raw and processed data Hunnekens et al 2021
Thermal insulation capacity of grasses, herbs and combinations thereof were assessed. It is shown that soil covered with plants provide a better thermal insulation when compared to bare soil. At the same time, soil covered with monocultures of herbs provide a better thermal insulation when compared to soil covered with monocultures of grasses. No differences were observed in thermal insulation within the group of herbs and within the groups of grasses. In addition, it is shown that mixtures of grasses and herbs have thermal insulation properties similar to that of monocultures of grasses. The indigenous herbs Veronica chamaedrys, Prunella vulgaris, Origanum vulgare and Knautia arvensis were used as well as the grasses Holcus lanatus, Festuca rubra, Anthoxanthum odoratum and Arrhenatherum elatius (Medigran; www.medigran.nl). A total of 1800 seeds were sown in 30 x 30 x 30 cm (height / width / depth) boxes using biological duplicates. The same total amount of seeds was used in a 1:1 ratio in combination treatment that consisted of both herbs and grasses. The boxes were covered at the bottom and the sides with a 10 cm-thick panel of expanded polystyrene. Plants were grown in a greenhouse at the Utrecht Botanical Gardens for a period of 15 weeks without temperature management. During the following 11 weeks, plants were grown at 10 °C between 07.00 and 21.00 and at 5 °C between 21.00 and 07.00. In weeks 2, 6 and 10 of this 11-week period, temperature in the greenhouse was 23 °C during the day and 20 °C at night from Monday to Sunday. The greenhouse was actively heated, while cooling was done passively via hatches in the roofing of the greenhouse. Plants were watered on Monday, Wednesday and Friday. Temperature was monitored for seven days in week 4 (V. chamaedrys, O. vulgare, F. rubra and K. arvensis) or week 9 (P. vulgaris, A. odoratum, H. lanatus and A. elatius) in the 11-week-period of temperature management (see above) at the moment the boxes had been fully covered with the plants. Boxes without plants were used as a control. Temperature was measured every 5 min with temperature sensors (DS18B20, Aideepen; www.aideepen.com) connected to a bespoke Arduino network (based on Arduino Mega 2560, RobotDyn; www.robotdyn.com). The sensors had been placed at and 10 cm below the surface of the potting soil. Increase in temperature was determined between 7.00 and 21.00, while decrease in temperature was quantified between 21.00 and 7.00. The minimum and maximum temperatures between these two time periods were taken and divided by the number of hours to reach this change in temperature, resulting in a Δtemp (°C h-1). The Δtemp was averaged over the 7-days-measurement for each replicate. Statistical analysis was performed with SPSS Statistics 26.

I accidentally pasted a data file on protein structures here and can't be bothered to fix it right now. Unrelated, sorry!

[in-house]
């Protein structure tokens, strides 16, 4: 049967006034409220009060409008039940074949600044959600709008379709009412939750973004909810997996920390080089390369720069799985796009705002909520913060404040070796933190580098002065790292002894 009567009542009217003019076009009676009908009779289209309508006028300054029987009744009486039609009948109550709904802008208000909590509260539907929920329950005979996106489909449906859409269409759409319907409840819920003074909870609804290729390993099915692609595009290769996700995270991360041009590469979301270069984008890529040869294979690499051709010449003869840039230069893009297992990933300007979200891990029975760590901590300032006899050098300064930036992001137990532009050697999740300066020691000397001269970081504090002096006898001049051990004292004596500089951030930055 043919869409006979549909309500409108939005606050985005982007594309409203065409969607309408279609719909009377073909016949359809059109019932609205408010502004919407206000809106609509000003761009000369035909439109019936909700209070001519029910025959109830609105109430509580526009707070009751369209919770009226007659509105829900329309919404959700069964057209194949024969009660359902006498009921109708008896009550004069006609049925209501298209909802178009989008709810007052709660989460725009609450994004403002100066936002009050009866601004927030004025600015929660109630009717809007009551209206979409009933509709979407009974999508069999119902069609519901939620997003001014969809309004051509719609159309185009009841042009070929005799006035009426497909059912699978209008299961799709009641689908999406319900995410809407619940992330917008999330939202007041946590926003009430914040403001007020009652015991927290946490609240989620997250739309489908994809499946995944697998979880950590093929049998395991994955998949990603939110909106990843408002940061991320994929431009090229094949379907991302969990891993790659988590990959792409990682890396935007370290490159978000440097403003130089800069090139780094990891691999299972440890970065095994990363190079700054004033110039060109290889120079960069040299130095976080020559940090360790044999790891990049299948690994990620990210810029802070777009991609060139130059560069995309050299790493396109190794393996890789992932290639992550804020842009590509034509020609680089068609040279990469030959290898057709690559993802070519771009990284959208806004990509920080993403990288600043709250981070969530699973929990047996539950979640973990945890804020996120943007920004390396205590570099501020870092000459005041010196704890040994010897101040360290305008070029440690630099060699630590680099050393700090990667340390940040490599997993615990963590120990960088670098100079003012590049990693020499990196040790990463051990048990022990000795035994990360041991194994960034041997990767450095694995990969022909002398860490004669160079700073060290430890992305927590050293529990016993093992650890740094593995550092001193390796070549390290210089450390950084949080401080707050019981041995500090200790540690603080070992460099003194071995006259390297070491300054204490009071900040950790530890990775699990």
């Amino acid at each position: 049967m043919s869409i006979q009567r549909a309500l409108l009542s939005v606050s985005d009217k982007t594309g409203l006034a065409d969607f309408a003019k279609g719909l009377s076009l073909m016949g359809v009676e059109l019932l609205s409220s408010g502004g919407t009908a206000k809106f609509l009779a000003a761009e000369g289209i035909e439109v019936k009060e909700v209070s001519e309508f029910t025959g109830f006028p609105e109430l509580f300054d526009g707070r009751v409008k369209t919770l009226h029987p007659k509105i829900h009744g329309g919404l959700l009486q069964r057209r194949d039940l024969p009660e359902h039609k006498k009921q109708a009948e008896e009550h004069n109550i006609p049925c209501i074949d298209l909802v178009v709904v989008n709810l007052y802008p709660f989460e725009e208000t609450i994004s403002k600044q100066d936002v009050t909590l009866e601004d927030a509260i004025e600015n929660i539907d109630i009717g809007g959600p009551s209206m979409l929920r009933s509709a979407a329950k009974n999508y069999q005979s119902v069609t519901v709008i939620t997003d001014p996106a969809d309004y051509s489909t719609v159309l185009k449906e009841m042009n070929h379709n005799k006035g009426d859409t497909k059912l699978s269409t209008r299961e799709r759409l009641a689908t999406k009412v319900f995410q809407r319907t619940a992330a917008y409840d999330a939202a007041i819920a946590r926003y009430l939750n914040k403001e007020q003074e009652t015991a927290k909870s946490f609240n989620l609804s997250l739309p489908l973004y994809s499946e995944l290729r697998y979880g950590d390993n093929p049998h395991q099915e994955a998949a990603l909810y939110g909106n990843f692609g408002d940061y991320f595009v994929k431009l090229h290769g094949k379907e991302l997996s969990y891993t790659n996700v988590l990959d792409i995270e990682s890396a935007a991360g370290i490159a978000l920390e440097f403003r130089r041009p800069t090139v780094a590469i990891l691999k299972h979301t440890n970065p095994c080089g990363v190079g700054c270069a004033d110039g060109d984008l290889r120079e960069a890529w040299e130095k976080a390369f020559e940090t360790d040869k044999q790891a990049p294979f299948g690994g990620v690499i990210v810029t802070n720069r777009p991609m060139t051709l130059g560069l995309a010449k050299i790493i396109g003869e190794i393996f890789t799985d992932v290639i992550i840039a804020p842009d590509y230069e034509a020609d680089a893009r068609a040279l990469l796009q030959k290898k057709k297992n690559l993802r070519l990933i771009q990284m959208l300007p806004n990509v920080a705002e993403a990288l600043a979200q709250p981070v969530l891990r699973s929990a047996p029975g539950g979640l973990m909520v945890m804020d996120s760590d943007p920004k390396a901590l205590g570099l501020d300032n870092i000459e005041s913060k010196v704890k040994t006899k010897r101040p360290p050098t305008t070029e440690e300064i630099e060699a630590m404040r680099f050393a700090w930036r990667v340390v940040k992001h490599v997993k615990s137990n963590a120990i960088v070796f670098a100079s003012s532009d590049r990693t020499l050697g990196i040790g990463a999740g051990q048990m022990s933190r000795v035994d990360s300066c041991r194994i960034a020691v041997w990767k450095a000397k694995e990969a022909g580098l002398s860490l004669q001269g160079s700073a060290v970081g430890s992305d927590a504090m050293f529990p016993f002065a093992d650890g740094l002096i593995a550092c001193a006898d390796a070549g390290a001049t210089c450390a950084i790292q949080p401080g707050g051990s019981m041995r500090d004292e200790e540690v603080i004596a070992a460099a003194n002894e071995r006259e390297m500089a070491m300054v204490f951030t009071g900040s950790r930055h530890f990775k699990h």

Steps to reproduce
see description of the dataset